A Nightingale Sang - 10th Anniversary Booklet

“A glorious, moving and beautiful thing” is how Helen Macdonald describes New Networks for Nature. She spoke at the maiden event in 2009, a year before my own first experience of this consistently inspiring, uplifting, occasionally challenging but always entertaining autumnal gathering.

 
 Dafila Scott - Cranes over the Fen

Dafila Scott - Cranes over the Fen

 

 Writing in A Nightingale Sang, the New Networks for Nature magazine for 2018 (a free copy will be given to everyone who comes along this November) Helen continues: “It wasn’t quite a conference. Nor was it a seminar, a fair or a festival, though it shone with the palpable excitement of the latter. As the name suggested, it was all about networking but networking for the cause of nature, rather than to help one’s career.”

I first met Helen in the rooms of the Stamford Arts Centre, the home of New Networks for Nature for most of its first decade. Not to mention many other writers, artists, musicians, scientists, conservationists and eco-warriors who work with and think about the natural world, as well as the odd TV presenter and former cabinet minister.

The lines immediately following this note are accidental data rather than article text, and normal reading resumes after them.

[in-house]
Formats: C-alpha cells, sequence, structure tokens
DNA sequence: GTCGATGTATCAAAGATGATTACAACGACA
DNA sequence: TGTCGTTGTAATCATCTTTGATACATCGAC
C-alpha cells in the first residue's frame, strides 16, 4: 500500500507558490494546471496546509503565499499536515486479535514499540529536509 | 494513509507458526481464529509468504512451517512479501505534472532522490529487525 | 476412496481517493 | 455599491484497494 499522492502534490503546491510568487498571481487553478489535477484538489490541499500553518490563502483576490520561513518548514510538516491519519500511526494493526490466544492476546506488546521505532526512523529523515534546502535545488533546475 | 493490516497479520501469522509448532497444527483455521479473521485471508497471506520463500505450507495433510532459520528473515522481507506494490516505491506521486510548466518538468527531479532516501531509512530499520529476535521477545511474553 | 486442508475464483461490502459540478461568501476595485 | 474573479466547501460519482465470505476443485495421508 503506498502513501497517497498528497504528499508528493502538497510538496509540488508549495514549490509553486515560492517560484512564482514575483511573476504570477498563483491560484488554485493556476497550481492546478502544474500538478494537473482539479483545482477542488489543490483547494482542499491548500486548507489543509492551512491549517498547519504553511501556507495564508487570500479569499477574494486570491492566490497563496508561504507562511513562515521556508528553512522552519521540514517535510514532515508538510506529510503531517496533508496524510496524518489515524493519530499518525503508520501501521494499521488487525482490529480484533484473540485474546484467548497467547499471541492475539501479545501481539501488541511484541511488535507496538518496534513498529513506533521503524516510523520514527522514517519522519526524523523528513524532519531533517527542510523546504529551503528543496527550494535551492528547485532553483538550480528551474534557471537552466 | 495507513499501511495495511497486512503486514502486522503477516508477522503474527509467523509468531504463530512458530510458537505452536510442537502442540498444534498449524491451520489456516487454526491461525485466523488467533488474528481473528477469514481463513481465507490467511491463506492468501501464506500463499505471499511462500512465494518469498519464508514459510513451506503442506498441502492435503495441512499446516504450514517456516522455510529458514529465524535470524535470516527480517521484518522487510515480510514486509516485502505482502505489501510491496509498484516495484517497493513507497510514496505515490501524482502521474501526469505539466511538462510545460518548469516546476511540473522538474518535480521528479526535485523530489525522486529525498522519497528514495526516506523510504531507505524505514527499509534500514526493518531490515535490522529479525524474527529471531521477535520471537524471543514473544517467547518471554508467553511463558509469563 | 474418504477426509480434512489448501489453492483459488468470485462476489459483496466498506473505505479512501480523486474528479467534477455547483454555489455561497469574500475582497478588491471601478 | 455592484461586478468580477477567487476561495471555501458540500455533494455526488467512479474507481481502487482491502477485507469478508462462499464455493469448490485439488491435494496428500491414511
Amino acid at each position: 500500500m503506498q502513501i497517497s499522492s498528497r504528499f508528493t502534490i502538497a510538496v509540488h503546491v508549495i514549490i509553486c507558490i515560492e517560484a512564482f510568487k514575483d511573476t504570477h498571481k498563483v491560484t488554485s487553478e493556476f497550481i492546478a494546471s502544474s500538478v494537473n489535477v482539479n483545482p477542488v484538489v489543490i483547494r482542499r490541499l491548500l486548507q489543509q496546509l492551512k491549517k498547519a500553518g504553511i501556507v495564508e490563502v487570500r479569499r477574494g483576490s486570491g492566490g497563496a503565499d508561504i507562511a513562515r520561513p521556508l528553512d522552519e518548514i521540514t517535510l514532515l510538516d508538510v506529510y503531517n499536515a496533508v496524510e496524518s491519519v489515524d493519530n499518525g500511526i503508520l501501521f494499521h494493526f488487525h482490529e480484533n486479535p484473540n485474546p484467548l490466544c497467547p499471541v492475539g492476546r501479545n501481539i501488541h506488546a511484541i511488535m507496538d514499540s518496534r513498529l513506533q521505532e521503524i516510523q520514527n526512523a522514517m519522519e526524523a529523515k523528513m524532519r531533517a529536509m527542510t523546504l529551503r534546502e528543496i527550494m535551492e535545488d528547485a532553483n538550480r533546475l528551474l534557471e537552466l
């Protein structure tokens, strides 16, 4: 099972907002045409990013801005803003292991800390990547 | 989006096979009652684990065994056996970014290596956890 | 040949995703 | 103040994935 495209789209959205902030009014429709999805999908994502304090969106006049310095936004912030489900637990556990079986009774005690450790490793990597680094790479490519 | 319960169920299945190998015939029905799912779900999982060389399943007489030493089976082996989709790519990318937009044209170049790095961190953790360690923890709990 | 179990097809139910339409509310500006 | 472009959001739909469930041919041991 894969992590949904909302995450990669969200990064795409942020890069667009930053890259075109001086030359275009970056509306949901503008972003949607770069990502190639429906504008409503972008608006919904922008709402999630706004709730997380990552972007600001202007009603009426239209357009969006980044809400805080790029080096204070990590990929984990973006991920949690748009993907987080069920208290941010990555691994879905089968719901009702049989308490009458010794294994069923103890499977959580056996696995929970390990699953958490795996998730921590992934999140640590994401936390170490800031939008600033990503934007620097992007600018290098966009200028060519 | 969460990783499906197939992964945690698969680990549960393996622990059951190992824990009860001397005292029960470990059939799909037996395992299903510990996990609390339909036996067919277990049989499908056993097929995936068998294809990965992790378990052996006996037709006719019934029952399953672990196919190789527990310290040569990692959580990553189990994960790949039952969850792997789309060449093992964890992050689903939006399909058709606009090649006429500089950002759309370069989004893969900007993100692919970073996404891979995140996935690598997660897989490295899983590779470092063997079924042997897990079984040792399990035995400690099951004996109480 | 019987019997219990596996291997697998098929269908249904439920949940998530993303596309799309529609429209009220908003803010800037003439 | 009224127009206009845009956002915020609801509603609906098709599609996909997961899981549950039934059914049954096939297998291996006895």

Once, having popped out to answer (what else?) the call of nature, I bumped into Germaine Greer in the empty reception area. She rather impressively demanded to know where she might find a glass of red wine; if memory serves, it was not quite 11am.

 
 Harriet Mead - Scissor Green Woodpecker

Harriet Mead - Scissor Green Woodpecker

 

Helen Macdonald is one of 60 writers, poets and artists to have contributed to A Nightingale Sang. Half are women. Some are bestsellers and household names, others are not; all are interesting. Together, they reflect the wonderful range and diversity of talent that New Networks for Nature nourishes and is nourished by. All have given their words and imagery without charge, in keeping with its voluntary ethos.

 

The magazine runs to 72 pages and is a beautiful thing – covetable and, one day, potentially collectible. Editing it, I was struck by several themes. Nightingales crop up a few times, as you would expect from the title. There’s anger and despair at the state of nature in Britain, too, but also wonder, hope and a questing spirit. Deep thought. Time travel. Unfamiliar places (among them Dogger Bank). Brilliantly perceptive observations of nature on our doorstep. A couple of passages moved me to tears.

 

Pick up your copy in Stamford on 15–17 November.

Mary Colwell